Tactile Model

Apartments suitable for mother and child

Myra Warhaftig and other women architects called for the participation of women in IBA 1987. Their main concern was that floor plans should take into account the needs of working women. They regarded traditional floor plans as a deterrent to their emancipation.

This tactile model shows two apartments of comparable size. The one on the left shows the layout of typical social housing. The rooms are separated by function and oriented toward a hallway. The model on the right reproduces a spatial arrangement designed by Myra Warhaftig. Here the spacious kitchen, dining, living areas flow seamlessly into one another. Visual connections to all of the spaces make it easier to communicate visually and acoustically and thus to attend to children. They are distinguished by color and by touch on the model.

Modell+Design, Technische Universität Berlin

Text for the models from left to right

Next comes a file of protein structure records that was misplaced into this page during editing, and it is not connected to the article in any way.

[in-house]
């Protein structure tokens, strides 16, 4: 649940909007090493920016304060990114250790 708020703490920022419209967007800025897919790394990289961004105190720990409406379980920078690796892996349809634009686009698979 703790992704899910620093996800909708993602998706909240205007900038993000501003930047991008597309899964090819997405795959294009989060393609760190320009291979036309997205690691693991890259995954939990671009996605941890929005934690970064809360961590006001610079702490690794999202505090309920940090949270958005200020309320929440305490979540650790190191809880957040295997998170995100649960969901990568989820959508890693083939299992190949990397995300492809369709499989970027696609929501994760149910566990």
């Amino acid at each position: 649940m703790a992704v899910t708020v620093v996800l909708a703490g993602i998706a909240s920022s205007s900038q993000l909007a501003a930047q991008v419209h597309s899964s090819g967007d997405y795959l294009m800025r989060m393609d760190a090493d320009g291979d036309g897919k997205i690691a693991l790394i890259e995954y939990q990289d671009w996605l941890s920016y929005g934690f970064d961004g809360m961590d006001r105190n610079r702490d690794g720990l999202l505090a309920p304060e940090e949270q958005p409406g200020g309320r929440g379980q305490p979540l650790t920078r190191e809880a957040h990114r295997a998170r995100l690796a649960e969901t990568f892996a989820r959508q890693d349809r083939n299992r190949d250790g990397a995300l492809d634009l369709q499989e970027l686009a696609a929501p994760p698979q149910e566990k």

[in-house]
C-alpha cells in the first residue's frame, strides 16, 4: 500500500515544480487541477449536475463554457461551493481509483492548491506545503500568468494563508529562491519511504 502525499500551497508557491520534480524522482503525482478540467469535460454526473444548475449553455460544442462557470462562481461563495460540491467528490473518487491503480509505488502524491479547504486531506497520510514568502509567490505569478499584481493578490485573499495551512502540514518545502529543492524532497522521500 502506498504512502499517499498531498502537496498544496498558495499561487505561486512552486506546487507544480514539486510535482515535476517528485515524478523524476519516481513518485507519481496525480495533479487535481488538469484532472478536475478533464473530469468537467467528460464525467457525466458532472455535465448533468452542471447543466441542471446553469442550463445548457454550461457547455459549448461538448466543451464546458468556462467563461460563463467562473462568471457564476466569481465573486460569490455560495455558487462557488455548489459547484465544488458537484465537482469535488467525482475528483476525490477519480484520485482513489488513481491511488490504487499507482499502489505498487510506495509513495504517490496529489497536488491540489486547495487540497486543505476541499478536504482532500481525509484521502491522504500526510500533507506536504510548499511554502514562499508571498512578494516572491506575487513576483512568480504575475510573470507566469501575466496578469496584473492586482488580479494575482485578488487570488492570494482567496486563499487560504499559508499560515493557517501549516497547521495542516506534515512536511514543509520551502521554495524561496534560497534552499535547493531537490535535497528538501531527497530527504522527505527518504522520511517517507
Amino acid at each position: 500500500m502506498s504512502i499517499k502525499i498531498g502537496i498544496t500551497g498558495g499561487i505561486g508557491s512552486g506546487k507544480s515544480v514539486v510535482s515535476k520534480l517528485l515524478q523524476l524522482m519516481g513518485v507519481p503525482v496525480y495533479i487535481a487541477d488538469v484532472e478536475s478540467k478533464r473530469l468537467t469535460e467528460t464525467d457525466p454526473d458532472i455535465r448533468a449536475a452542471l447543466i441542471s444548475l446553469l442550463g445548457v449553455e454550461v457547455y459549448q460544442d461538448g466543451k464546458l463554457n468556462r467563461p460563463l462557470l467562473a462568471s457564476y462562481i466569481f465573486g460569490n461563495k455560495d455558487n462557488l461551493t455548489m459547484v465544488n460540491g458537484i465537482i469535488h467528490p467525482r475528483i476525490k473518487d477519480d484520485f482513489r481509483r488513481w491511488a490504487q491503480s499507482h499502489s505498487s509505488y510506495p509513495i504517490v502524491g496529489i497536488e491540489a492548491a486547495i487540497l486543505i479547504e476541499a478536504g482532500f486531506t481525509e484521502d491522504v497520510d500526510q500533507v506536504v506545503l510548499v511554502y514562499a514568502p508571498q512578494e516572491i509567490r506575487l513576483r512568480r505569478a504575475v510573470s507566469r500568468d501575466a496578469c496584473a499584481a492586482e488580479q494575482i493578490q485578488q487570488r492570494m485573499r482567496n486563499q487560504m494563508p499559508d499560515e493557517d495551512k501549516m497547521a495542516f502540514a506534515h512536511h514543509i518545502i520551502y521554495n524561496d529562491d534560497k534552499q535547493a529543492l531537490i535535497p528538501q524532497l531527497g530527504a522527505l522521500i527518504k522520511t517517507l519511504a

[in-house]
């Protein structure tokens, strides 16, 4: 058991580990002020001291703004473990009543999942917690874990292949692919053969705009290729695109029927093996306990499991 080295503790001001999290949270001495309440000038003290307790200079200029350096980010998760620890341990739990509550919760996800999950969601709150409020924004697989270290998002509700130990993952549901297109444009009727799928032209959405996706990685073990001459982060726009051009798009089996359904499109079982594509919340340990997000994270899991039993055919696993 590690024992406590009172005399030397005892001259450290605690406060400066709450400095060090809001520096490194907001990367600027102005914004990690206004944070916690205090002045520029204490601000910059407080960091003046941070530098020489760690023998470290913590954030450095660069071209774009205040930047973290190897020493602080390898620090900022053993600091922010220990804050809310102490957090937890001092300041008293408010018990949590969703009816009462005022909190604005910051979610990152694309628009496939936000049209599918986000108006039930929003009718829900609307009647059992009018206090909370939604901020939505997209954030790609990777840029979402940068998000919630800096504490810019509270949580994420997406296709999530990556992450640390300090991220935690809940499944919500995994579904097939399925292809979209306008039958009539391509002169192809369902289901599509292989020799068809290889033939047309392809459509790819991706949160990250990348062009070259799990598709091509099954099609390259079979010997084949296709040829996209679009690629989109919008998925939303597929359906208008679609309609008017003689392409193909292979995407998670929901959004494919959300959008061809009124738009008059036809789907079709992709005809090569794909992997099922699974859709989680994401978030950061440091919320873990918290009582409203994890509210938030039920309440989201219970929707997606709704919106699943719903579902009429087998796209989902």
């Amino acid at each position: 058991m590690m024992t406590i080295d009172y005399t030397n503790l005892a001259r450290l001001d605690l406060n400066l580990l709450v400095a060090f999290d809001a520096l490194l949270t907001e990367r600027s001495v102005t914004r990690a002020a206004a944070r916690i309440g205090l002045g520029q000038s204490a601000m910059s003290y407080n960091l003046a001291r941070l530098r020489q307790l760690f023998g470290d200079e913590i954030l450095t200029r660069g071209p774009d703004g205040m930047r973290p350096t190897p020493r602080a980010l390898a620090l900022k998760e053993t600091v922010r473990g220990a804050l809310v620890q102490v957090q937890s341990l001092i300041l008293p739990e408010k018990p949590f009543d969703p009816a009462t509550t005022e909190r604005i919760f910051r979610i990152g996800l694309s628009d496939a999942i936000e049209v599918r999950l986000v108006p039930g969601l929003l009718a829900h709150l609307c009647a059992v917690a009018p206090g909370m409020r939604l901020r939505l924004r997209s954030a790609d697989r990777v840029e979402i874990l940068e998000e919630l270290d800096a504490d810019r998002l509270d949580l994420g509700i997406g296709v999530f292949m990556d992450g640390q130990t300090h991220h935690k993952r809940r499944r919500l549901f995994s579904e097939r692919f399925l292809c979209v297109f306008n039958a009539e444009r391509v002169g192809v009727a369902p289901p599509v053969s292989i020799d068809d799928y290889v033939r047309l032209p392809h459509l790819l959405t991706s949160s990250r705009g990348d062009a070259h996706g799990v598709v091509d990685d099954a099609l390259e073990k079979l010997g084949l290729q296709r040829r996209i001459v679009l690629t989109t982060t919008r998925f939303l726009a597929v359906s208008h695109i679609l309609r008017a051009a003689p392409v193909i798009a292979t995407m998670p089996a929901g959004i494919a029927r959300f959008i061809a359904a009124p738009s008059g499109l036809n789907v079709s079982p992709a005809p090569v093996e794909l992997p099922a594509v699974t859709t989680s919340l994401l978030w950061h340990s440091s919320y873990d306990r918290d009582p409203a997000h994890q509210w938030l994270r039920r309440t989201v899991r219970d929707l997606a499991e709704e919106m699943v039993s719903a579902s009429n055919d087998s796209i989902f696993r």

• Social Housing, Ackerstrasse 67-70, 1968, Willy Kreuer
  • Apartment from the project at Dessauer Strasse 38, 39, 40, IBA 1987, Myra Warhaftig

Text of the tactile caption

  • Visual connections

Introduction to the Exhibition Section

Architecture for People

In the late 1970s, West Berlin presented a depressing picture to many: old intact residential neighborhoods had been demolished or their buildings neglected. The residents often had to abandon their apartments, social connections, and structures. This stringent urban policy met with massive resistance from the population, which culminated around 1980.

The response led to the urban planning concepts “Critical Reconstruction” (IBA for new buildings) and “Cautious Urban Renewal” (IBA for prewar buildings). They provided for, among other things, resident participation in specific decisions related to urban policy and planning processes. Supported by the recently founded “Ecology and Energy” research field under the direction of Margrit Kennedy, they also focused on “sustainable building.”

The strategies of “Cautious Urban Renewal” are still today valid standards for urban redevelopment and the protection of social milieus.